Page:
Needing help can be quite humbling.  Father Benson writes that “humility is not only ready to do anything for anyone, but it is also ready to receive anything at other peoples’ hands.  Many people will humble themselves to do abasing actions, and will not humble themselves to receive little kindnesses at other peoples’ hands.”  There will be some people in our life to whom we are naturally drawn, people whom we trust, look to, listen for.  We recognize that they are Christ-bearers to us.

There are likely other people in our life whom we’re more prone to see as an irritation, an obstacle, perhaps an enemy, certainly not a Christ-bearer.  I recall Mother Teresa’s being asked many years ago whether she saw Christ in the incredibly poor, maimed, dying people whom she and her sisters served.  She said, “Yes, but Jesus oftentimes comes hideously disguised.”  The problem-people in our lives will often be our best teachers.  Those people who snag us, who hold us fast like two interlocking strips of Velcro, hold onto us for a reason.  When the “Velcro” of our own soul gets snagged on someone else’s “Velcro,” there’s an invitation for us.  Inside the irritation is an invitation for our own conversion because something that had been hidden – hidden to us about our own lives – has been exposed through this emissary, this other child of God.  In that encounter, there is likely an invitation for ongoing conversion to Christ.  As we say in our own Rule of Life: “Our diversity and our brokenness mean that tensions and friction are inevitably woven into the fabric of everyday life.  They are not to be regarded as signs of failure.  Christ uses them for our conversion as we grow in mutual forbearance and learn to let go of the pride that drives us to control and reform our brothers on our own terms.” 12

If we lean into life as a recurring invitation from Christ for our ongoing conversion, we will experience life as a gift, a recurring gift, with each passing moment of the day.  Our quest is to recognize Christ in everyone.  Father Benson said the work of conversion in our lives follows the course from indifference to one another, to compassion for one another, to identification with one another.  This is not easy – because on the surface we all appear to be so very different – but it is the way to become real, to be fully alive.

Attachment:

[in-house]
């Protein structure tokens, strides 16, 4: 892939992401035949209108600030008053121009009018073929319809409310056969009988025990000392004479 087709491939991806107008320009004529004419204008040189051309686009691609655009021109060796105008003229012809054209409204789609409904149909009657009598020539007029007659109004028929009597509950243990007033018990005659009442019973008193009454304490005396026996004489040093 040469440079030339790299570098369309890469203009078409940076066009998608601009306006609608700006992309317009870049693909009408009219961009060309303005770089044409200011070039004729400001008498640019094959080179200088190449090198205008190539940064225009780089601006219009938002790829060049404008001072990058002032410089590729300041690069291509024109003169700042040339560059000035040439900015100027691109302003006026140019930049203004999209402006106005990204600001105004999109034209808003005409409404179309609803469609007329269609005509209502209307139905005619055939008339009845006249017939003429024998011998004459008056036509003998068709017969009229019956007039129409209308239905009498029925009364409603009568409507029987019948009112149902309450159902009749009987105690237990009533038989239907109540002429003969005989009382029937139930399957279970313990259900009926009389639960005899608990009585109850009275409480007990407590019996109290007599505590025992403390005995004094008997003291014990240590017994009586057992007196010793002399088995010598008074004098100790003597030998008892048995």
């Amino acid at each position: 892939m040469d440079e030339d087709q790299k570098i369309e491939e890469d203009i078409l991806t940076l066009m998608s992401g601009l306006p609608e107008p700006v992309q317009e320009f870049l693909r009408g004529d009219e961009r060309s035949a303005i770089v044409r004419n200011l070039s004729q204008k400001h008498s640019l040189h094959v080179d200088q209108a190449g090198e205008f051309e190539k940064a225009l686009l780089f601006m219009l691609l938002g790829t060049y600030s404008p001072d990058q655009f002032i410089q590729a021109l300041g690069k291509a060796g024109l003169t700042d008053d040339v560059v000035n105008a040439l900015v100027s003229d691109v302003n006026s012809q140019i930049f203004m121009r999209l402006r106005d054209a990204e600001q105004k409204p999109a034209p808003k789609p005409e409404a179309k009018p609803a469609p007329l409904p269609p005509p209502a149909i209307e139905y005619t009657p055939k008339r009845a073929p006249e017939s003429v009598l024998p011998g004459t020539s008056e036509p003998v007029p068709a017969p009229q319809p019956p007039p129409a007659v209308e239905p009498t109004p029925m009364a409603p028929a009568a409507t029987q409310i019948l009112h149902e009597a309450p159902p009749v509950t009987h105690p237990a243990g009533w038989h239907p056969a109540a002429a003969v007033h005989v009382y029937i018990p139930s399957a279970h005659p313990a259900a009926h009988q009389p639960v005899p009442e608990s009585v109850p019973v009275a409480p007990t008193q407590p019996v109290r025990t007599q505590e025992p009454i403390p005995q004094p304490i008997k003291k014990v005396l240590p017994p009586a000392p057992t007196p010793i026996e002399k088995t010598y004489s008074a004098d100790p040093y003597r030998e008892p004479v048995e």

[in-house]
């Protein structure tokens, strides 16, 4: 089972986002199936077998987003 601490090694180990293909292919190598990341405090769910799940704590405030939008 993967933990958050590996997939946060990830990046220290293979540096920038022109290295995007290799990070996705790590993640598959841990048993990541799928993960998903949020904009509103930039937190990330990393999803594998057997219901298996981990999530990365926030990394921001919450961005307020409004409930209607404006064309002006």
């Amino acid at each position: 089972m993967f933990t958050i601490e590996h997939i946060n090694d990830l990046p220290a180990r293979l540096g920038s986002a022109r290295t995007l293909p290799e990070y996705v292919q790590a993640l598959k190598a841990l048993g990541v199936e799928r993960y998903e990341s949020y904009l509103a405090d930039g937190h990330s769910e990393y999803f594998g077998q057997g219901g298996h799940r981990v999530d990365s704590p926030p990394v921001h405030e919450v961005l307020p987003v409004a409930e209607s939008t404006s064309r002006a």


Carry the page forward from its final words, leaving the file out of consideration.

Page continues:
Jesus is the beginning, and the end, and the way to our conversion.  Late in life, Nikos Kazantzakis, the eminent 20th century Greek philosopher, asked a monk, Father Makarios, “Do you still wrestle with the devil?” “Not any longer, my child,” replied the Father. “I have grown too old and he has grown too old with me.  He does not have the strength.  I now wrestle with God.” “With God?” exclaimed Kazantzakis, “And you hope to win?” “No,” answered the monk, “I hope to lose.”  And so for us.  In the end, we want to be able to pray as Saint Paul did at the end of his life: “I regard everything as loss because of the surpassing value of knowing Christ Jesus my Lord. For his sake I have suffered the loss of all things, and I regard them as rubbish, in order that I may gain Christ and be found in him.”13


1 Acts of the Apostles 9:3-9.
2 Galatians 1-2.
3 Philippians 2:12-13.
4 Galatians 2:20.
5 Luke 4:16-21.
John 15:1-17.
7 Matthew 5:48; Luke 18:9-14; John 5:44; also Romans 10:3f; Galatians 3:10.
8  Ephesians 2:13-14.
Simon Tugwell in Ways of Imperfection, p. 213, quoting and citing Jean-Pierre de Caussade in Lettres Spirituelles, vol 1 (Paris, 1962). pp. 117.
10 2 Corinthians 12:9.
11 Cowley Evangelist, 1918, p. 53.
12 The SSJE Rule of Life - Chapter 5: “The Challenges of Life in Community.”
13 Philippians 3:8-9.

About Br. Curtis Almquist

Br. Curtis Almquist, SSJE resides at Emery House, sharing in the daily round of prayer and worship, meeting with retreatants, stewarding the beautiful grounds, and doing some baking and cooking.  He is an avid photographer and swimmer.  He came to SSJE almost 25 years ago and served as Superior from 2001 to 2010.


  1. Conversion | Saint John’s Episcopal Church on January 26, 2022 at 11:55

    […] sense of what the Christian monastic traditional calls “conversion of life.” “Conversion,” writes Brother Curtis Almquist, SSJE, “is about our life-long turning and returning to Christ.” It is not a matter of self-denial, […]